While true, the actual core all came from within and they were bad for a while, during those guys development.
    Yep. Which again proves: You can build a core from within without being intentionally bad. Though unintentionally bad isn't quite the same as not bad at all.

    Also interesting to note that the Giants won their first of this pair of WS just two years after finishing 72-90.

  6. #201
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    Quote Originally Posted by KyleJRM View Post
    Yep. Which again proves: You can build a core from within without being intentionally bad. Though unintentionally bad isn't quite the same as not bad at all.

    Also interesting to note that the Giants won their first of this pair of WS just two years after finishing 72-90.
    I don't care if being bad is intentional or not. If the team is bad, then I want it to SUCK. So we have the greatest budget available as well as the largest pool of talent to choose from.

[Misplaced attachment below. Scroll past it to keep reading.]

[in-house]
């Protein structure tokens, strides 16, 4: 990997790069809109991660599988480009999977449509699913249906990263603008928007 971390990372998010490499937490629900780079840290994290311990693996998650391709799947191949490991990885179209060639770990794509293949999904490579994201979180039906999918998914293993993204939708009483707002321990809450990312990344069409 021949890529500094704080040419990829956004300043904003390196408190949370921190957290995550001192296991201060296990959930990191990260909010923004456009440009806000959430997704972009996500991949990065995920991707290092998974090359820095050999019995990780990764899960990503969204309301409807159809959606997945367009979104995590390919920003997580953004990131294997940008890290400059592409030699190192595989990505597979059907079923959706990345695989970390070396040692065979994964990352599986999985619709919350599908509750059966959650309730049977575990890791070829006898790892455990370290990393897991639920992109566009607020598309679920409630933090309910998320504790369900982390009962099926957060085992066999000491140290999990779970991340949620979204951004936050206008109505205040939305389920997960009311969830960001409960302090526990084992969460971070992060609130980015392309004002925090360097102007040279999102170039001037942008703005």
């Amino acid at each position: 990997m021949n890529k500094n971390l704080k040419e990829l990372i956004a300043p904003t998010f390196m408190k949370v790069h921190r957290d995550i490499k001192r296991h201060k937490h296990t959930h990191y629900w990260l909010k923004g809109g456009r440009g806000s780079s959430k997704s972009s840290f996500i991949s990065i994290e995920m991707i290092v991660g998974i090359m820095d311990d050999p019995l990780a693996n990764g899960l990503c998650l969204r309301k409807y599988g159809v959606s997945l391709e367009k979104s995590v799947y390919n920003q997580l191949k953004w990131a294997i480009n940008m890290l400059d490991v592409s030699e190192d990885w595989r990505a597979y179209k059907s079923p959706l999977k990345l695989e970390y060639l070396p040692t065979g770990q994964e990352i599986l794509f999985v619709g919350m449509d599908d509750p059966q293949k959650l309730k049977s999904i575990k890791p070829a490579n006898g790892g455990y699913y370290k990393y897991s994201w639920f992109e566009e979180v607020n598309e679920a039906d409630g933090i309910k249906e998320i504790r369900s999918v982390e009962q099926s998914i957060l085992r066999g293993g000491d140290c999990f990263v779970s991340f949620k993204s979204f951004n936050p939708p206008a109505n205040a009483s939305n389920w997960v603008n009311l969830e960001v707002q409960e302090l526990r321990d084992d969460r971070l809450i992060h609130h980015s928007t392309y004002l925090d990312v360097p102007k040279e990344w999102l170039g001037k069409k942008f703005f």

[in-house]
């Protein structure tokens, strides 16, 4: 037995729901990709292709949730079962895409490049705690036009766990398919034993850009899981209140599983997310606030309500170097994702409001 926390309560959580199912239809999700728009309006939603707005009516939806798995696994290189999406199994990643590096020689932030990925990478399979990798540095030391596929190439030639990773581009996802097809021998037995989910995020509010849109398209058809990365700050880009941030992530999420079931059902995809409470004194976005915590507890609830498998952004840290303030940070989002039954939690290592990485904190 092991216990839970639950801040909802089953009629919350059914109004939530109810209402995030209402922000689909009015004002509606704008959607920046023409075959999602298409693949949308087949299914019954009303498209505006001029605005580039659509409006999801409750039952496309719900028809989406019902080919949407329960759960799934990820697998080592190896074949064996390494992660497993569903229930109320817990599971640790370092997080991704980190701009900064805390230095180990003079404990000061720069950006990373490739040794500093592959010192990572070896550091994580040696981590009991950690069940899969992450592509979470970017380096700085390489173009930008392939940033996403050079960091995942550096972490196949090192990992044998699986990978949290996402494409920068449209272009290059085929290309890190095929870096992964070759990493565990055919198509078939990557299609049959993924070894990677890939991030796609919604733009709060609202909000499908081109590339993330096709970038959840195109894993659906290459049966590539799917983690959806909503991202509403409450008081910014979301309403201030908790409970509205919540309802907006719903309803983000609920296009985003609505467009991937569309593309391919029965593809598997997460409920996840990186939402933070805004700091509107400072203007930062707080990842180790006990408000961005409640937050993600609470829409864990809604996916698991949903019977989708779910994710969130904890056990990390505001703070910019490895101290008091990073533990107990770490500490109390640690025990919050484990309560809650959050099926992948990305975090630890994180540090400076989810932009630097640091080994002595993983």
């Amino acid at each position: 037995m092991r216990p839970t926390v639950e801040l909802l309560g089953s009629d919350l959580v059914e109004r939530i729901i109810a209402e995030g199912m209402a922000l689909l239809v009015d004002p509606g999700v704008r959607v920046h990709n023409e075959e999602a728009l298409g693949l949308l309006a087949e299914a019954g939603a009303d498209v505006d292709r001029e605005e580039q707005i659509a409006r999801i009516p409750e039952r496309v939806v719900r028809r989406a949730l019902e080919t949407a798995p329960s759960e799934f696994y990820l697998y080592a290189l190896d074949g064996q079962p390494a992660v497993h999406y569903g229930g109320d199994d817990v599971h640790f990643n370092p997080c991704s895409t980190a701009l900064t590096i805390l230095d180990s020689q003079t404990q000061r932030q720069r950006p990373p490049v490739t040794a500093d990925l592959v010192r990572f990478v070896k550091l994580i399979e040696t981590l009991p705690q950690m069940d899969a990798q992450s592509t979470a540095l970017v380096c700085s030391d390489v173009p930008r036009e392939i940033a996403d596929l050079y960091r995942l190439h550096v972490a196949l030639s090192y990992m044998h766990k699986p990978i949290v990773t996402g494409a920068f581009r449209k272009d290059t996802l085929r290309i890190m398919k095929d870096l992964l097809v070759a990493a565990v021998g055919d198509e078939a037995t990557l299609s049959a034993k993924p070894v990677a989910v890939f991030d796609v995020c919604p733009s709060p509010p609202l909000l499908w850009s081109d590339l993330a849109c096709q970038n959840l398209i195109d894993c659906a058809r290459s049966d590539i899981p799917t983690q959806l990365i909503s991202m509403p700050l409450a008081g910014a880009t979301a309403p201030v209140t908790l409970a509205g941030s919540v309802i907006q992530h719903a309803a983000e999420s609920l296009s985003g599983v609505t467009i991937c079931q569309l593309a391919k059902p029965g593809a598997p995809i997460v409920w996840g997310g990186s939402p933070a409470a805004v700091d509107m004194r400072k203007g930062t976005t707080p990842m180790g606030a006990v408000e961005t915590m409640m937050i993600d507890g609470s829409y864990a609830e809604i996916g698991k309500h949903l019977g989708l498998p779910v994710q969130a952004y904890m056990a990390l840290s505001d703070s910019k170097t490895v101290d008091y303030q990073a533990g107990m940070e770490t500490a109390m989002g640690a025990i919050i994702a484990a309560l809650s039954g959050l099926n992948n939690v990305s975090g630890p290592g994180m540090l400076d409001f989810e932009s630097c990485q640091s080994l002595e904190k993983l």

And if it's possible to win just two years after finishing 72-90, then I don't think it should be killing people to have to put up with middling stopgap veteran free agent acquisitions while waiting for impact prospects to come up.

  7. #202
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    Quote Originally Posted by TyrionLannister View Post
    I don't care if being bad is intentional or not. If the team is bad, then I want it to SUCK. So we have the greatest budget available as well as the largest pool of talent to choose from.
    That's a nice consolation prize, but it comes at the cost of having a much worse MLB roster, which does have a little something to do with how well the team will do in the future.